President Niinistö forced to defend forthcoming visit by Russian president in July and tells Swedish former defence minister: “You’re behind the times”.
President Sauli Niinistö has been forced to defend Finland’s continued dialogue with the Kremlin on the second day of a security summit at his residence in Naantali, western Finland.
Speaking at the Kultaranta conference, Sweden’s former defence minister, Karin Enström, criticised Niinistö’s decision to invite Russia’s president Putin to Finland this July.
During a panel discussion on Baltic and northern European security, the former minister told the panel that “We in Sweden find [President Putin’s forthcoming visit] somewhat hard to understand,” adding: “We know Finland has a special relationship with Russia, but does the panel think the visit has a security benefit, or is it just for Russia relations with a small “R”?”
Behind the times
The question prompted a robust response from President Niinistö, who accused the ex-minister of being “a bit behind the times”.
The president insisted that during his dialogue with the Kremlin, the EU’s sanctions on Russia have never been criticised, and there has been no attempt to influence Finland’s foreign policy.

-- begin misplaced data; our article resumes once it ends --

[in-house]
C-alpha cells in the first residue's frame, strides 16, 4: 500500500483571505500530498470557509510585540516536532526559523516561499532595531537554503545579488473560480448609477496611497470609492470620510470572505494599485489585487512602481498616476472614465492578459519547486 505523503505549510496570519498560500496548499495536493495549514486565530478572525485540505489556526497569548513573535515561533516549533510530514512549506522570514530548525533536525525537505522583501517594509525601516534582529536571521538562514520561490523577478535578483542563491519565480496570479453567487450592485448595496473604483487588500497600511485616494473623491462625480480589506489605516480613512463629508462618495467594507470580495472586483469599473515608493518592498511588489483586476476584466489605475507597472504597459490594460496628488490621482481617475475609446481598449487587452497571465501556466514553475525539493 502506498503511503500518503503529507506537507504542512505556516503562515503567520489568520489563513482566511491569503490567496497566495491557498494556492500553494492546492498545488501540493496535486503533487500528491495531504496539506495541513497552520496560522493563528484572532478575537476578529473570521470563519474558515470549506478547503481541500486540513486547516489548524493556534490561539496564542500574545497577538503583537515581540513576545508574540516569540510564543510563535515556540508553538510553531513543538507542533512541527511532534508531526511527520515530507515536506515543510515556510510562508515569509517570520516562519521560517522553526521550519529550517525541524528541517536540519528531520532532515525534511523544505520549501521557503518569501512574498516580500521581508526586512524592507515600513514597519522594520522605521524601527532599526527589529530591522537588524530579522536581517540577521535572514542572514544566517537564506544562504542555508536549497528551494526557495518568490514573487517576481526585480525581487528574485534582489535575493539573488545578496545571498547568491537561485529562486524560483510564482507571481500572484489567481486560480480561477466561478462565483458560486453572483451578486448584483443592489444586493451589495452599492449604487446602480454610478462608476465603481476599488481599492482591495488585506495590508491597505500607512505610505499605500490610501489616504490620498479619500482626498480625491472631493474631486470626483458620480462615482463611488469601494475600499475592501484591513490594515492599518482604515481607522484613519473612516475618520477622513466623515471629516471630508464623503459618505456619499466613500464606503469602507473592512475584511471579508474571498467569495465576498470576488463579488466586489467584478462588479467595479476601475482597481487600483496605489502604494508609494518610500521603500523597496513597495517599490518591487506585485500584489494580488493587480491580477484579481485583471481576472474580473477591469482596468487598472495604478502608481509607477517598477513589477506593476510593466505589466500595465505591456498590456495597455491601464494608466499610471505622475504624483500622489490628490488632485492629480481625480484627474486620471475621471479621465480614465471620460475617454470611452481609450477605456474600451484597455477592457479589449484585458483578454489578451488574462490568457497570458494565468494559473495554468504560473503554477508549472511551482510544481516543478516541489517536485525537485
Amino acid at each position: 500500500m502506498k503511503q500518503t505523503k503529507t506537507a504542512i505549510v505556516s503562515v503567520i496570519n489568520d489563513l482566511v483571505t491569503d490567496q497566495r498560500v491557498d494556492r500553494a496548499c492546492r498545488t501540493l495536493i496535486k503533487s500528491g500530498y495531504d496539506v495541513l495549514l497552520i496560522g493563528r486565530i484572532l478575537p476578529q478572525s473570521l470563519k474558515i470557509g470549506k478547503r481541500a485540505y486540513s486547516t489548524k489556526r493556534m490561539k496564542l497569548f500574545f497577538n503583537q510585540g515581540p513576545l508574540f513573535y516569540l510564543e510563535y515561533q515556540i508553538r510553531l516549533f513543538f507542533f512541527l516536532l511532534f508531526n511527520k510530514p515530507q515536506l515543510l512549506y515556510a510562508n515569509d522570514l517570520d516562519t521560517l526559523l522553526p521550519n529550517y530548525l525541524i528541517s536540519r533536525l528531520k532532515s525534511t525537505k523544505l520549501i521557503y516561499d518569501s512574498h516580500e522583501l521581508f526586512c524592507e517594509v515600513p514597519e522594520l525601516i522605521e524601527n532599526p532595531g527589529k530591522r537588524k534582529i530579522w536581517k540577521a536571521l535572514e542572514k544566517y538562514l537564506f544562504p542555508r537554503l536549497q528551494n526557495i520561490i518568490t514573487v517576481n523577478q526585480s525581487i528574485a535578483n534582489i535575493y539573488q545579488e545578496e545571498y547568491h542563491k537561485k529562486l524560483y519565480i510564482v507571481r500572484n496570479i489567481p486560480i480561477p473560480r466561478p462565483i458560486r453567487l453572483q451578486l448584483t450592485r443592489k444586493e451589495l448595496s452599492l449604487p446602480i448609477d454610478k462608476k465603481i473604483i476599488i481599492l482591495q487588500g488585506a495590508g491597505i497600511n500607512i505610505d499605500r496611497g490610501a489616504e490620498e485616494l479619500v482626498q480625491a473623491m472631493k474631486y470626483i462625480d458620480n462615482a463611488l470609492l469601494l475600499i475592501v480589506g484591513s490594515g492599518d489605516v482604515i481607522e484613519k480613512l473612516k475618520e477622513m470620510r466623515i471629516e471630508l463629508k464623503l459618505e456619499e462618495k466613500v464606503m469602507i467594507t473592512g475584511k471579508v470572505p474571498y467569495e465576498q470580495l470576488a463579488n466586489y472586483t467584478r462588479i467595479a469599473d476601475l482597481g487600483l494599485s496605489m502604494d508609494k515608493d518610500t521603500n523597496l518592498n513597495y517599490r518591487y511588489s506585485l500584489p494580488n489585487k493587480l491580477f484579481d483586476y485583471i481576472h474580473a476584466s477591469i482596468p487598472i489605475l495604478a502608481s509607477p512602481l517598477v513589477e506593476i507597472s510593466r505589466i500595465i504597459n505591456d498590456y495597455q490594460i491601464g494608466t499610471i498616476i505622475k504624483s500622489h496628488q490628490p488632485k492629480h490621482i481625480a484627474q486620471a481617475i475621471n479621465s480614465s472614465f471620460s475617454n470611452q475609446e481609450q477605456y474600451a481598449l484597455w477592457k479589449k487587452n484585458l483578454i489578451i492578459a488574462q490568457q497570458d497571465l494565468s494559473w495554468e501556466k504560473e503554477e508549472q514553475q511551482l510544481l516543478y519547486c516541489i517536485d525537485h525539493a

”When the lines are clearly set out there’s no need to discuss them, but we can pass on messages about how to find a way through the difficulties. This is as simple as that,” Niinistö said.
”All around the world I’ve heard about how it is very important that the international community make it clear to Russia that it has acted wrongly, yet it is seen as equally important to maintain dialogue,” Niinistö said on Monday.
He added that he has heard criticism from the Baltic countries of his stance towards Russia in recent years, but said that this view coming from Sweden was something new.
Niinistö insisted that countries such as the US have also kept communications active with Moscow, and he rejected the idea that Russia has been trying to influence Finland’s foreign policy.
Niinistö has held regular meetings with President Putin since the annexation of Crimea in 2014, and has repeatedly spoken out in favour of keeping lines of communication with Moscow open despite the Kremlin’s deteriorating relations with the West following the Ukraine crisis.
Related stories from around the North:
Canada: Canada’s defence review and the Arctic, Eye on the Arctic
Denmark: Nordics to step up security cooperation on perceived Russian threat, Yle News
Finland: Sweden dismisses NATO talk, Finland says no Russian threat, Yle News
Norway: Norway creates new Army unit on Arctic border with Russia, The Independent Barents Observer
Russia: New Russian spy ship to keep tabs on Norway, Barents Observer
Sweden: New security landscape in the Arctic, Radio Sweden
United States: U.S. general says Alaska military cuts not final without Arctic plan, Alaska Public Radio Network